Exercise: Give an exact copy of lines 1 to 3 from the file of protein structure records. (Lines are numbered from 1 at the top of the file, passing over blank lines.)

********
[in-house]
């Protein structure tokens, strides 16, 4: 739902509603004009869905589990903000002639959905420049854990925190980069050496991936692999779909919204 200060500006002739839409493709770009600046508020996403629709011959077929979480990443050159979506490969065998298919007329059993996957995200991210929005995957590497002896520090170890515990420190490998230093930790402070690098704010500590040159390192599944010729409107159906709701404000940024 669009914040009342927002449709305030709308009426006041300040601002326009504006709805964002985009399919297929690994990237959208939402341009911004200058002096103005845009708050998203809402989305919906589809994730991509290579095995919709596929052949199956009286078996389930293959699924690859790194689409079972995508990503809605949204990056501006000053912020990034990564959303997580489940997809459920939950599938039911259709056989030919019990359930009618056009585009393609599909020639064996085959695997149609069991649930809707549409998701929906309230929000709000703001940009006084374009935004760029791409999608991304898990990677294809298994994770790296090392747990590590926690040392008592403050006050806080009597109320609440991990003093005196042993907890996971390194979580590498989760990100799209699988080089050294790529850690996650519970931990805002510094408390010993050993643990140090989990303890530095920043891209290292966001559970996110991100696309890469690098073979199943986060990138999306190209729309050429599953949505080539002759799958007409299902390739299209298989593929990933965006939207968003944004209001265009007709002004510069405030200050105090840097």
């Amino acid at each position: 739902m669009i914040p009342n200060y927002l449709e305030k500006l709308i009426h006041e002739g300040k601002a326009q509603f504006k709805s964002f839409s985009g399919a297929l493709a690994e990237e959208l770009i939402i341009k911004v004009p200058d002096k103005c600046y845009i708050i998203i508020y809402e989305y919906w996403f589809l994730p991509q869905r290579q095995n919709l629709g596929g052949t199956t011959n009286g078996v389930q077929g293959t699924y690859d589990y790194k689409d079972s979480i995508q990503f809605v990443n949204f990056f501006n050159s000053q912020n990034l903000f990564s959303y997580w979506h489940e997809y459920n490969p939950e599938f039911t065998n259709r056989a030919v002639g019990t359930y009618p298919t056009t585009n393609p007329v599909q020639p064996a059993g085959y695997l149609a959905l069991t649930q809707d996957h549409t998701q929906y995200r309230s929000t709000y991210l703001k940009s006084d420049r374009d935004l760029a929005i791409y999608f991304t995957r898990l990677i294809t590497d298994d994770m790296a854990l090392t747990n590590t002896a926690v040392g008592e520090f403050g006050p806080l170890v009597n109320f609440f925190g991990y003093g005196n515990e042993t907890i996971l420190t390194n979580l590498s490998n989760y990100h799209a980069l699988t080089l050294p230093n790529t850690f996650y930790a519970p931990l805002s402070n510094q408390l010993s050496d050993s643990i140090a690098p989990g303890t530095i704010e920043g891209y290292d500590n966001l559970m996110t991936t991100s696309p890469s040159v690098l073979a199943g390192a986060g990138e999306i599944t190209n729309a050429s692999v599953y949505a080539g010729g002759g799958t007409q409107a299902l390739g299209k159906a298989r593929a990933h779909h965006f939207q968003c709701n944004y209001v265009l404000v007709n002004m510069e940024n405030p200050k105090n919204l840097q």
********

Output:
[in-house]
């Protein structure tokens, strides 16, 4: 739902509603004009869905589990903000002639959905420049854990925190980069050496991936692999779909919204 200060500006002739839409493709770009600046508020996403629709011959077929979480990443050159979506490969065998298919007329059993996957995200991210929005995957590497002896520090170890515990420190490998230093930790402070690098704010500590040159390192599944010729409107159906709701404000940024 669009914040009342927002449709305030709308009426006041300040601002326009504006709805964002985009399919297929690994990237959208939402341009911004200058002096103005845009708050998203809402989305919906589809994730991509290579095995919709596929052949199956009286078996389930293959699924690859790194689409079972995508990503809605949204990056501006000053912020990034990564959303997580489940997809459920939950599938039911259709056989030919019990359930009618056009585009393609599909020639064996085959695997149609069991649930809707549409998701929906309230929000709000703001940009006084374009935004760029791409999608991304898990990677294809298994994770790296090392747990590590926690040392008592403050006050806080009597109320609440991990003093005196042993907890996971390194979580590498989760990100799209699988080089050294790529850690996650519970931990805002510094408390010993050993643990140090989990303890530095920043891209290292966001559970996110991100696309890469690098073979199943986060990138999306190209729309050429599953949505080539002759799958007409299902390739299209298989593929990933965006939207968003944004209001265009007709002004510069405030200050105090840097």
């Amino acid at each position: 739902m669009i914040p009342n200060y927002l449709e305030k500006l709308i009426h006041e002739g300040k601002a326009q509603f504006k709805s964002f839409s985009g399919a297929l493709a690994e990237e959208l770009i939402i341009k911004v004009p200058d002096k103005c600046y845009i708050i998203i508020y809402e989305y919906w996403f589809l994730p991509q869905r290579q095995n919709l629709g596929g052949t199956t011959n009286g078996v389930q077929g293959t699924y690859d589990y790194k689409d079972s979480i995508q990503f809605v990443n949204f990056f501006n050159s000053q912020n990034l903000f990564s959303y997580w979506h489940e997809y459920n490969p939950e599938f039911t065998n259709r056989a030919v002639g019990t359930y009618p298919t056009t585009n393609p007329v599909q020639p064996a059993g085959y695997l149609a959905l069991t649930q809707d996957h549409t998701q929906y995200r309230s929000t709000y991210l703001k940009s006084d420049r374009d935004l760029a929005i791409y999608f991304t995957r898990l990677i294809t590497d298994d994770m790296a854990l090392t747990n590590t002896a926690v040392g008592e520090f403050g006050p806080l170890v009597n109320f609440f925190g991990y003093g005196n515990e042993t907890i996971l420190t390194n979580l590498s490998n989760y990100h799209a980069l699988t080089l050294p230093n790529t850690f996650y930790a519970p931990l805002s402070n510094q408390l010993s050496d050993s643990i140090a690098p989990g303890t530095i704010e920043g891209y290292d500590n966001l559970m996110t991936t991100s696309p890469s040159v690098l073979a199943g390192a986060g990138e999306i599944t190209n729309a050429s692999v599953y949505a080539g010729g002759g799958t007409q409107a299902l390739g299209k159906a298989r593929a990933h779909h965006f939207q968003c709701n944004y209001v265009l404000v007709n002004m510069e940024n405030p200050k105090n919204l840097q």